With its recent name change from Roche Deboule Minerals, American Manganese Inc. now clearly states the business in which it expects to truly make its name. Manganese is another one of those metals that most people may have heard about but probably couldn’t distinguish from magnesium. Without manganese, however, not much could be built or made in the modern world, and that’s the opportunity that makes American Manganese (AMY) such an interesting investment story. Sitting on over 10 billion pounds worth of indicated and inferred manganese—currently trading at $1.31/lb in Arizona—gives the company the largest known low-grade deposit of manganese in the United States, according to the US Bureau of Mines, and the largest potential source of the metal outside of China. We spoke with Larry Reaugh, AMY’s president, to get the big picture on how his company could play a very important role in re-establishing domestic production of this key metal, which the US now has to rely on foreign sources for its supply.
Resource Intelligence: Going from Roche Deboule to American Manganese is an interesting name transition, Larry. What’s the story behind that?
Larry Reaugh: Roche Deboule is the name of a rather well-known Iron-Oxide-Copper-Gold (IOCG) property in B.C. which we still own. It was the core holding of AMY before we decided to make a strategic change in the direction of the company and pursue a commodity we thought would have a greater demand in the coming years.
RI: So how did you decide to get into the manganese business?
LR: In 2006-2007 I started looking around at the types of metals which appeared to be in short supply, at least here in North America, and realized that there was no domestic production of manganese anymore. You can’t make steel without it and it turns out that China controls over 97% of the world’s electrolytic manganese supply - and they are looking for more for themselves. Not a good situation for the US and other nations which need to rely on essentially one supplier.
RI: How did you manage to acquire all these key manganese properties and was there any or much competition to do so?
LR: Based on our research, in 2007 we determined that the Artillery Peak manganese properties in Mohave County, Arizona, which encompass historical open-pit and underground mines that produced manganese from 1928 to 1955, were available for acquisition. So we purchased 90 unpatented lode claims and also began assembling the patented claims in the area. Soon after that we started a 5000 meter diamond drilling program and continued to pick up more claims. By October 2008 we had completed the assembly of virtually all the manganese camp at Artillery Peak which now consists of 112 patented claims and 254 unpatented, covering 12 sq miles.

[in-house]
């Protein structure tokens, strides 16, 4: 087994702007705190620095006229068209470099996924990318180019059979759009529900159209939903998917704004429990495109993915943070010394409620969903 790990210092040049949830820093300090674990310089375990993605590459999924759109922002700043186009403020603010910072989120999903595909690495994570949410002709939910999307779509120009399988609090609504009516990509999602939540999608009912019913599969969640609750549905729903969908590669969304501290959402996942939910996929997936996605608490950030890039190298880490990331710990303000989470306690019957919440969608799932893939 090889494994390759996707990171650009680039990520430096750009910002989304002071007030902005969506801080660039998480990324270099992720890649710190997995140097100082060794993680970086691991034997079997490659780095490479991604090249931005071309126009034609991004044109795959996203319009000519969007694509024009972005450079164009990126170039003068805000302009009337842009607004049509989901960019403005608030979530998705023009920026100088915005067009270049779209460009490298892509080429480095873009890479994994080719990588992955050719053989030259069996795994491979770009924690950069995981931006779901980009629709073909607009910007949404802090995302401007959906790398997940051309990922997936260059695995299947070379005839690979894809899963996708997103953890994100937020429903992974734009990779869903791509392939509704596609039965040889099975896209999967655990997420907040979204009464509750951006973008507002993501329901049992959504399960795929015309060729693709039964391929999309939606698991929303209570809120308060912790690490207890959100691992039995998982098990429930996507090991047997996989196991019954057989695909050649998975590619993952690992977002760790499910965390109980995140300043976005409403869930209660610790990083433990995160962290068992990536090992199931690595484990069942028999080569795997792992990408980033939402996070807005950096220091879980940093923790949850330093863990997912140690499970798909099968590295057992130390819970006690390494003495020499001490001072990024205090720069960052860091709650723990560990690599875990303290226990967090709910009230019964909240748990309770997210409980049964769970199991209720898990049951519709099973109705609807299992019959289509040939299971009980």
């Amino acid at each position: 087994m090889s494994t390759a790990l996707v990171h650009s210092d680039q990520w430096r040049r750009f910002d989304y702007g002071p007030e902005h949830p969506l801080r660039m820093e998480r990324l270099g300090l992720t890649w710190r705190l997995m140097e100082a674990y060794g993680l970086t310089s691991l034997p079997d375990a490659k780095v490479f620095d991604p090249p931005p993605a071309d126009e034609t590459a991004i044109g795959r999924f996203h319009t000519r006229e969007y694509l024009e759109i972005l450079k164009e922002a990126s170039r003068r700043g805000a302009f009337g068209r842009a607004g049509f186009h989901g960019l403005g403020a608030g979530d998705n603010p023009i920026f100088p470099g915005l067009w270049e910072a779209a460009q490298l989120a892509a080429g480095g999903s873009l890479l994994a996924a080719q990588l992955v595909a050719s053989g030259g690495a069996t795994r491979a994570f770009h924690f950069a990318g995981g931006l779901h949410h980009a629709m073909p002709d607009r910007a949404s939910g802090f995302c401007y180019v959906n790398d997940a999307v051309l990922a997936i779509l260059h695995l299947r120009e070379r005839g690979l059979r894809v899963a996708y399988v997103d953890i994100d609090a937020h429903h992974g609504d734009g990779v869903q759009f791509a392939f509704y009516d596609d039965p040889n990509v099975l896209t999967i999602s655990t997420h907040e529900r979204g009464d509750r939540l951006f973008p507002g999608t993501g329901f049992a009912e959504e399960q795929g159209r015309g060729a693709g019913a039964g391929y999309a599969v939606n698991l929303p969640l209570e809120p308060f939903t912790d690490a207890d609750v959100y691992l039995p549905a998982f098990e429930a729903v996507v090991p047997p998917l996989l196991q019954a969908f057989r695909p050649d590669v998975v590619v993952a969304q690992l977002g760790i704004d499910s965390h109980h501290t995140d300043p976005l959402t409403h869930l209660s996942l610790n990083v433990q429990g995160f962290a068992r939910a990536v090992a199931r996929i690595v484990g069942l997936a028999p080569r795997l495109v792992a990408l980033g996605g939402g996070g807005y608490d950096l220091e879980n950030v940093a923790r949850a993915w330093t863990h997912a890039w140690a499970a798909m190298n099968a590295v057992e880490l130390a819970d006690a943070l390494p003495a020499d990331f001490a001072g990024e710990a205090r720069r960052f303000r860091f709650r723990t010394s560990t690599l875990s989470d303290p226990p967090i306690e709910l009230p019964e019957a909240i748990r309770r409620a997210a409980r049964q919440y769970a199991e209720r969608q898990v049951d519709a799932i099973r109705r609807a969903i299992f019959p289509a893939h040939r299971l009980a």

RI: So what work have you done there since you acquired the property?
LR: The drilling results on the small portion of the property we first tested showed significant manganese over thick intersections. Based on that drilling program we received our first 43-101 compliant estimate in June 2008 followed by a second 43-101 in April 2009. That one was based on the 2007/8 drilling, as well as prior drilling and surface and underground sampling from reports in the extensive data base compiled in 1983 by Jim Lake of Hazen Research, who completed development work on the production of electrolytic manganese metal using sulfurous acid leaching. The second 43-101 indicates a manganese resource in excess of 100 million tonnes, with 1,068,307,976 lbs of indicated contained manganese and 9,661,091,721 lbs of inferred contained manganese.
RI: Based on that, where do you go from here?
LR: Obviously, the key to any successful mining operation is being able to produce metals at a profit over a long period of time. The key to being able to do it at Artillery Peak is a combination of a large resource which is mineable at a low cost as well as a method of recovering the metal at a low cost. The mining part will be a simple and low cost open pit operation followed by use of a hammer mill to break up the ore prior to vat leaching using sulfurous acid, which we would produce on site from sulfur. A metallurgical lab called Kemetco reports a proof of concept on the sulfurous acid method of extraction. The report proves a process based on the early work of the U.S. Bureau of Mines over several decades, and further development work by James L. Lake, Vice President of Hazen Research at the time, as well as Kemetco Labs‘. The process work has been successful in producing Electrolytic Manganese Metal from the samples of Artillery Peak.